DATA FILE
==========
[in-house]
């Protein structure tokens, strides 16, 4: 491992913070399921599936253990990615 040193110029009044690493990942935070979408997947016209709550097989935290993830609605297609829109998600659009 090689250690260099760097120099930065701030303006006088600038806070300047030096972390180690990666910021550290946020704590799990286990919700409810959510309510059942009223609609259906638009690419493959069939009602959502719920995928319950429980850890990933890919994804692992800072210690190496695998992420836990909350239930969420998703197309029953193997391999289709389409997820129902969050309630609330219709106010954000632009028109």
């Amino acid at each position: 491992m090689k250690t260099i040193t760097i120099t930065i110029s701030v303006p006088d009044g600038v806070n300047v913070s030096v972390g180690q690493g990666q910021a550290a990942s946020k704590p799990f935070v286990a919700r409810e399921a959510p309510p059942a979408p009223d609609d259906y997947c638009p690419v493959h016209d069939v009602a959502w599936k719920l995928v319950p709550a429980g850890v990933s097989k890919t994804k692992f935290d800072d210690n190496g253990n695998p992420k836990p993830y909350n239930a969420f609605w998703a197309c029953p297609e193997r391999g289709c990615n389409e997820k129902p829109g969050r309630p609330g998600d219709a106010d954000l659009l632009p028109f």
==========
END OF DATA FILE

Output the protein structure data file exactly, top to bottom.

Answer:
[in-house]
């Protein structure tokens, strides 16, 4: 491992913070399921599936253990990615 040193110029009044690493990942935070979408997947016209709550097989935290993830609605297609829109998600659009 090689250690260099760097120099930065701030303006006088600038806070300047030096972390180690990666910021550290946020704590799990286990919700409810959510309510059942009223609609259906638009690419493959069939009602959502719920995928319950429980850890990933890919994804692992800072210690190496695998992420836990909350239930969420998703197309029953193997391999289709389409997820129902969050309630609330219709106010954000632009028109």
């Amino acid at each position: 491992m090689k250690t260099i040193t760097i120099t930065i110029s701030v303006p006088d009044g600038v806070n300047v913070s030096v972390g180690q690493g990666q910021a550290a990942s946020k704590p799990f935070v286990a919700r409810e399921a959510p309510p059942a979408p009223d609609d259906y997947c638009p690419v493959h016209d069939v009602a959502w599936k719920l995928v319950p709550a429980g850890v990933s097989k890919t994804k692992f935290d800072d210690n190496g253990n695998p992420k836990p993830y909350n239930a969420f609605w998703a197309c029953p297609e193997r391999g289709c990615n389409e997820k129902p829109g969050r309630p609330g998600d219709a106010d954000l659009l632009p028109f």